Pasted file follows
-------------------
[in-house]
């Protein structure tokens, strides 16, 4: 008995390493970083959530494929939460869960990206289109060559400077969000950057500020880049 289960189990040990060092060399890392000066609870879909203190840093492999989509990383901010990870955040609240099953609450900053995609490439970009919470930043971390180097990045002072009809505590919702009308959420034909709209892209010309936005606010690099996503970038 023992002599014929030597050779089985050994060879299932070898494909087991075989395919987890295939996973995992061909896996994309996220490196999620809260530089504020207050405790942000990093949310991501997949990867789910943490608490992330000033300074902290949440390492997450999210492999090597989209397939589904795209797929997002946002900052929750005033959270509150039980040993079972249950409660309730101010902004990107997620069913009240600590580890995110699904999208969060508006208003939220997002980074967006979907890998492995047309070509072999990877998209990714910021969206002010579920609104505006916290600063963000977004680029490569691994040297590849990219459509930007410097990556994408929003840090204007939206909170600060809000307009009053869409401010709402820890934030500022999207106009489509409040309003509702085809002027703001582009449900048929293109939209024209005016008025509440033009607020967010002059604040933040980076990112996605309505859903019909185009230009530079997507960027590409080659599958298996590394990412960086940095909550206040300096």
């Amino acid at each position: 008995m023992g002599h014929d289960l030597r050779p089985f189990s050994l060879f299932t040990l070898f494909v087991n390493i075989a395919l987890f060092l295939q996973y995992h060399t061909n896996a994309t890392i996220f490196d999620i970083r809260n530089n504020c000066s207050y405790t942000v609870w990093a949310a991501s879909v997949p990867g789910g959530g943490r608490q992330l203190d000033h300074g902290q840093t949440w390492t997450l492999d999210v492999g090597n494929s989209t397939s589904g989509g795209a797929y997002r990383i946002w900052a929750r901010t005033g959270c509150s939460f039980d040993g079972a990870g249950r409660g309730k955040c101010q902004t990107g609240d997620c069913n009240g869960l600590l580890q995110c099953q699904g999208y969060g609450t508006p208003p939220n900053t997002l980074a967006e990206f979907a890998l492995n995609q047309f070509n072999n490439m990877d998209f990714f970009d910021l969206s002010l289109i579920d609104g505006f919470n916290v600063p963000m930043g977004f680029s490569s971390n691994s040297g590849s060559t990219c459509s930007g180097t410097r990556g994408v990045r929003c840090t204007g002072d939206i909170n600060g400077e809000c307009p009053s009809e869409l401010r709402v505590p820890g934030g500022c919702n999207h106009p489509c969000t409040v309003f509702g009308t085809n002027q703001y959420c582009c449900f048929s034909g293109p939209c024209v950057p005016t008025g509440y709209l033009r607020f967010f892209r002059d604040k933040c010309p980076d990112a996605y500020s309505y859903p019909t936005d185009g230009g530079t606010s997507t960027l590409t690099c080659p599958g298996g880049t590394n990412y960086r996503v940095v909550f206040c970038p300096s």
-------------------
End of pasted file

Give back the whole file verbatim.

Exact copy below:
[in-house]
């Protein structure tokens, strides 16, 4: 008995390493970083959530494929939460869960990206289109060559400077969000950057500020880049 289960189990040990060092060399890392000066609870879909203190840093492999989509990383901010990870955040609240099953609450900053995609490439970009919470930043971390180097990045002072009809505590919702009308959420034909709209892209010309936005606010690099996503970038 023992002599014929030597050779089985050994060879299932070898494909087991075989395919987890295939996973995992061909896996994309996220490196999620809260530089504020207050405790942000990093949310991501997949990867789910943490608490992330000033300074902290949440390492997450999210492999090597989209397939589904795209797929997002946002900052929750005033959270509150039980040993079972249950409660309730101010902004990107997620069913009240600590580890995110699904999208969060508006208003939220997002980074967006979907890998492995047309070509072999990877998209990714910021969206002010579920609104505006916290600063963000977004680029490569691994040297590849990219459509930007410097990556994408929003840090204007939206909170600060809000307009009053869409401010709402820890934030500022999207106009489509409040309003509702085809002027703001582009449900048929293109939209024209005016008025509440033009607020967010002059604040933040980076990112996605309505859903019909185009230009530079997507960027590409080659599958298996590394990412960086940095909550206040300096």
């Amino acid at each position: 008995m023992g002599h014929d289960l030597r050779p089985f189990s050994l060879f299932t040990l070898f494909v087991n390493i075989a395919l987890f060092l295939q996973y995992h060399t061909n896996a994309t890392i996220f490196d999620i970083r809260n530089n504020c000066s207050y405790t942000v609870w990093a949310a991501s879909v997949p990867g789910g959530g943490r608490q992330l203190d000033h300074g902290q840093t949440w390492t997450l492999d999210v492999g090597n494929s989209t397939s589904g989509g795209a797929y997002r990383i946002w900052a929750r901010t005033g959270c509150s939460f039980d040993g079972a990870g249950r409660g309730k955040c101010q902004t990107g609240d997620c069913n009240g869960l600590l580890q995110c099953q699904g999208y969060g609450t508006p208003p939220n900053t997002l980074a967006e990206f979907a890998l492995n995609q047309f070509n072999n490439m990877d998209f990714f970009d910021l969206s002010l289109i579920d609104g505006f919470n916290v600063p963000m930043g977004f680029s490569s971390n691994s040297g590849s060559t990219c459509s930007g180097t410097r990556g994408v990045r929003c840090t204007g002072d939206i909170n600060g400077e809000c307009p009053s009809e869409l401010r709402v505590p820890g934030g500022c919702n999207h106009p489509c969000t409040v309003f509702g009308t085809n002027q703001y959420c582009c449900f048929s034909g293109p939209c024209v950057p005016t008025g509440y709209l033009r607020f967010f892209r002059d604040k933040c010309p980076d990112a996605y500020s309505y859903p019909t936005d185009g230009g530079t606010s997507t960027l590409t690099c080659p599958g298996g880049t590394n990412y960086r996503v940095v909550f206040c970038p300096s």